Although some of our opinions are quite different, I still respect yours; your opinions are valid.

I’m not sorry that my views differ from yours, but I’m sorry that you completely disregard them. It really doesn’t matter to me that you have different values, so long as you don’t tell me that my own are wrong.

While you are probably correct in that a lot of my opinions are somewhat influenced by my peers, that doesn’t mean that I can’t think for myself.

It’s fair for you to be disappointed that I don’t agree with you, but it’s not fair for you to be disappointed in me as a person. The way I vote does not determine who I am, nor does it determine my character.

Half of my relatives just give away their vote and let someone else decide their views for them. Shouldn’t you be happy that I can think for myself? Shouldn’t you be happy that I don’t believe everything I’m told and that I know what is important to me? Shouldn’t you at least be happy that I believe in something?

Please don’t disregard what I say to you. Please don’t blame my opinions on my age. Please don’t brush off my contradictions with “Oh, she’ll come around one of these days.”

Please don’t look at me differently because of what I think. Differences in opinions should be accepted, not criticized. If our minds were all the same, nothing would ever go anywhere.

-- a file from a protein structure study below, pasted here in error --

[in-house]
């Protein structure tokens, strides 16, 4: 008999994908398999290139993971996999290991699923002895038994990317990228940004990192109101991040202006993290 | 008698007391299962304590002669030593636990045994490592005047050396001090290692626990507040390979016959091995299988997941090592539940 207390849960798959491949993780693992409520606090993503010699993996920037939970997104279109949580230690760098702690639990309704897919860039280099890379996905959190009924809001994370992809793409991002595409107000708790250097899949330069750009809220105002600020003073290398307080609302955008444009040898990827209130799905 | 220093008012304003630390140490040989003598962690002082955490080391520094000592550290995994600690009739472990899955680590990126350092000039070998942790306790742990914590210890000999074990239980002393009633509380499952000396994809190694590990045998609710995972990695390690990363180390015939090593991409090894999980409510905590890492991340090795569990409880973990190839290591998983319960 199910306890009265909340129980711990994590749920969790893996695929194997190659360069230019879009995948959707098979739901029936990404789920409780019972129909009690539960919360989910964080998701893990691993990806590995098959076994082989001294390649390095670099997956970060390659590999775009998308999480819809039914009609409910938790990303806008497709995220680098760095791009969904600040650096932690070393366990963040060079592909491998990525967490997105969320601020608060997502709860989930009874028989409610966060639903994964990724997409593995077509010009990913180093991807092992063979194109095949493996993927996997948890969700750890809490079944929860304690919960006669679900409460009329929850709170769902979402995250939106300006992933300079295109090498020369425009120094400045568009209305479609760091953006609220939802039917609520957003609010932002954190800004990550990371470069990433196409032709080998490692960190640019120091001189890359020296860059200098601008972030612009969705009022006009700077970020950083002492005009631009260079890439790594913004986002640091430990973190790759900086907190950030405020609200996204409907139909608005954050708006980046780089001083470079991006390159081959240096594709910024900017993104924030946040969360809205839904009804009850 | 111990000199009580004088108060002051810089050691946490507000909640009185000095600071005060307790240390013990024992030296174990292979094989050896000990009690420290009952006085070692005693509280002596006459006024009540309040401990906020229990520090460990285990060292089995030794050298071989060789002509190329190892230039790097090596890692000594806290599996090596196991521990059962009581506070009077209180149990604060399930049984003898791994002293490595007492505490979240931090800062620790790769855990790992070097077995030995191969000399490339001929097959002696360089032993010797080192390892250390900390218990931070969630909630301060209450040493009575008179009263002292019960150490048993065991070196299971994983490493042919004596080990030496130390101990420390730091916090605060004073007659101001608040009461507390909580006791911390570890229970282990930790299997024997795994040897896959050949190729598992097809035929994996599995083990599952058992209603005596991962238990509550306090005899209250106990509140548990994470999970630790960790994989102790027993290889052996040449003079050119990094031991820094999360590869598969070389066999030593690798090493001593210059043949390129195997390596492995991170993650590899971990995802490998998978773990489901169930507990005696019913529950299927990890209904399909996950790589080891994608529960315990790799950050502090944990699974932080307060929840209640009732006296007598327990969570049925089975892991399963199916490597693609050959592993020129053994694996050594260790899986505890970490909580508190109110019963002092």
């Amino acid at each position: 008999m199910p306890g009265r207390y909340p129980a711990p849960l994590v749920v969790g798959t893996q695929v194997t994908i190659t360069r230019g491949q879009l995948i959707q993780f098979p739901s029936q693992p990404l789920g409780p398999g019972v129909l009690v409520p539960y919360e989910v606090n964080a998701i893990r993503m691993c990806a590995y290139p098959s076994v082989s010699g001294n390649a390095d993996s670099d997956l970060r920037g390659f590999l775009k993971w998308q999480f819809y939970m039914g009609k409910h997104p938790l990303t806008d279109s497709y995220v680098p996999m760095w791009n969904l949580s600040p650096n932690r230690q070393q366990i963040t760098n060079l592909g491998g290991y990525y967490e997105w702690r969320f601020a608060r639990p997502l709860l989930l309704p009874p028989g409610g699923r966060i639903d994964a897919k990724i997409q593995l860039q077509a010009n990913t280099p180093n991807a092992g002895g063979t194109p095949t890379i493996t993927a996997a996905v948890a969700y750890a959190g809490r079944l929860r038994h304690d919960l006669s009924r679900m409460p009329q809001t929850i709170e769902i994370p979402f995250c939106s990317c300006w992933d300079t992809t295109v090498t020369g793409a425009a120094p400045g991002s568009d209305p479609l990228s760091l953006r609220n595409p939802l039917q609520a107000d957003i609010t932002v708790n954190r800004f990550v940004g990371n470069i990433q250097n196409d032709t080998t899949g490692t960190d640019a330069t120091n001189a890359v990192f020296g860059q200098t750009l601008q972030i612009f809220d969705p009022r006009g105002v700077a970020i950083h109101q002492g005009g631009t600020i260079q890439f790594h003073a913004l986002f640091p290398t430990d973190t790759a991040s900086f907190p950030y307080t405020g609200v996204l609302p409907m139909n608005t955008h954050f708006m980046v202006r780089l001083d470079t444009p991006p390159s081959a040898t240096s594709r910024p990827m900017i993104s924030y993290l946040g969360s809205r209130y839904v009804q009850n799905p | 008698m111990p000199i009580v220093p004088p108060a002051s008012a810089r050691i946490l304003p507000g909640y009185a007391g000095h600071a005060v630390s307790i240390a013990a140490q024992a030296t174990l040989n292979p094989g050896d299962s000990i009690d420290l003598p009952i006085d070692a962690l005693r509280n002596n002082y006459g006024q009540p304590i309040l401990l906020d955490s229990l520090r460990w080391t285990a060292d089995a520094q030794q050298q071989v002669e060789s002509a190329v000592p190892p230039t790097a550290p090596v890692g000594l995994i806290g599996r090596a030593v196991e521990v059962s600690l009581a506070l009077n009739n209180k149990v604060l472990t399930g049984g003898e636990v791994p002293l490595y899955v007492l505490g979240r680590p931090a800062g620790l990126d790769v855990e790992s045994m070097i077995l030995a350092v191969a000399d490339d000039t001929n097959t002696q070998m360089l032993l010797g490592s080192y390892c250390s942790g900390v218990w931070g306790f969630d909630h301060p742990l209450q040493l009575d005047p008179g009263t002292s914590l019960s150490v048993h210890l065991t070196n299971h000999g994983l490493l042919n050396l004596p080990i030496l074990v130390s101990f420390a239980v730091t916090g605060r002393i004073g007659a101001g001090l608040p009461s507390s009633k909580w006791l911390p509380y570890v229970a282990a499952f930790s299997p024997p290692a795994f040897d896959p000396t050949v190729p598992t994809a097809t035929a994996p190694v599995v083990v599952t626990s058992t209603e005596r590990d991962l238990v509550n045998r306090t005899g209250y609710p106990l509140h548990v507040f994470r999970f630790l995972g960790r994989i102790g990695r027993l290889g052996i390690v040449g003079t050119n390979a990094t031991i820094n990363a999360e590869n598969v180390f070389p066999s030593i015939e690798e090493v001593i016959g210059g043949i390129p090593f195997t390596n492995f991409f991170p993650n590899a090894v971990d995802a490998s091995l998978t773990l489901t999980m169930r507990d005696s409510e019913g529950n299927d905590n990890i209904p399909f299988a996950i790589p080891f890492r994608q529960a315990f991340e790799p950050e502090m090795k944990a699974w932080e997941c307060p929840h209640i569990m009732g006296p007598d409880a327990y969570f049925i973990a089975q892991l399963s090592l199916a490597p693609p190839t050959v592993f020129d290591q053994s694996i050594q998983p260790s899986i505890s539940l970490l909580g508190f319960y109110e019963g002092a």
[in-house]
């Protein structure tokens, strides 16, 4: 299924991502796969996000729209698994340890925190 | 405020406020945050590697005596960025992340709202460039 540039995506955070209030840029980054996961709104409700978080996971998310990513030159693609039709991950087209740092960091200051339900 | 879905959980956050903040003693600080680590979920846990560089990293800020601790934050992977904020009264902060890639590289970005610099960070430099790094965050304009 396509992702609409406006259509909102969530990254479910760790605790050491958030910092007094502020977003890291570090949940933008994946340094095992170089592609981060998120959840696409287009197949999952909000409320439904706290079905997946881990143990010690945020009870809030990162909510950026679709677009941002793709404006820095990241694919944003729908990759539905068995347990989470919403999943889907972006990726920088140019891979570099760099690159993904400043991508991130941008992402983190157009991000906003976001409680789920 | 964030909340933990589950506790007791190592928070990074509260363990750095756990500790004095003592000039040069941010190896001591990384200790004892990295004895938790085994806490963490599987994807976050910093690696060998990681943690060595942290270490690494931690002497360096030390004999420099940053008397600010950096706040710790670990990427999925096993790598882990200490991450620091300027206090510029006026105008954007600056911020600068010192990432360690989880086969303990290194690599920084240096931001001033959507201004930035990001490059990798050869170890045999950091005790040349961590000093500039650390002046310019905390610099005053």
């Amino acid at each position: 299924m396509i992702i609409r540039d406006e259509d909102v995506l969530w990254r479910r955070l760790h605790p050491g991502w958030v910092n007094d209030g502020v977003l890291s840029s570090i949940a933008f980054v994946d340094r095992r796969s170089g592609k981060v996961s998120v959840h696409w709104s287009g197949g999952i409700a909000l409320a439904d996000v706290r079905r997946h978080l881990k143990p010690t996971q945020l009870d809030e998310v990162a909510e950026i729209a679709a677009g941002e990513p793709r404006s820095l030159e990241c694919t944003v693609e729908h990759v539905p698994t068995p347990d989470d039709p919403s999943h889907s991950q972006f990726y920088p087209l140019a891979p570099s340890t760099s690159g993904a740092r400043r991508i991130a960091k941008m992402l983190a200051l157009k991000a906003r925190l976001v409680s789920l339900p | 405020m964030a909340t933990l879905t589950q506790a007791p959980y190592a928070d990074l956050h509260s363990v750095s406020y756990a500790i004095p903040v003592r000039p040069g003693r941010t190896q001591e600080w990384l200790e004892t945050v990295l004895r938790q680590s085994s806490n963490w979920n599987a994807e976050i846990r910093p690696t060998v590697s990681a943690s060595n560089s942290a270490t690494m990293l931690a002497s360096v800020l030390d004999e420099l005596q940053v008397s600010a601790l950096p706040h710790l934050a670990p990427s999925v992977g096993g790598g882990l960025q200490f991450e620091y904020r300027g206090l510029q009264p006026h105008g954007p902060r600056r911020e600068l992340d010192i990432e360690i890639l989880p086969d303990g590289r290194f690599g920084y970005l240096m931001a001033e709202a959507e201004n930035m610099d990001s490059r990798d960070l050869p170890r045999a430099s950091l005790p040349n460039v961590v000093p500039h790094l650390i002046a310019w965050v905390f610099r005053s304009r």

Diversity, whether it be found in people, in life experience, or in beliefs, is a wonderful thing.

Dearth

“Fight fire with fire.”

Despite everything that is going on in the US lately, I highly doubt this phrase was ever supposed to refer to gunfire.

There have been over 30 mass shootings in the US since the beginning of 2018. There have been at least 12 school shootings within the past two months. That means, on average, about 1.5 times a week this year children had to literally fear for their life, run, hide, and not make one noise because that could mean their death. Over 20 people have died from school shootings. More than 60 people overall were killed from mass shootings this year. More than 60 souls.

And you still want to convince me that we need guns to protect ourselves? I understand that the second amendment allows Americans to bear arms, and it is in your patriotic pride to protect that right. But until 1865, slavery wasn’t against the law either, and we managed to change that, too. Times change, bad things happen, that’s how we’re supposed to learn.

In 1999 the Columbine shooting happened. We still talk about it, we study it in school, we still send our prayers and wishes to the victims’ families and friends, but god forbid we actually do anything about it, god forbid we learn from our mistakes.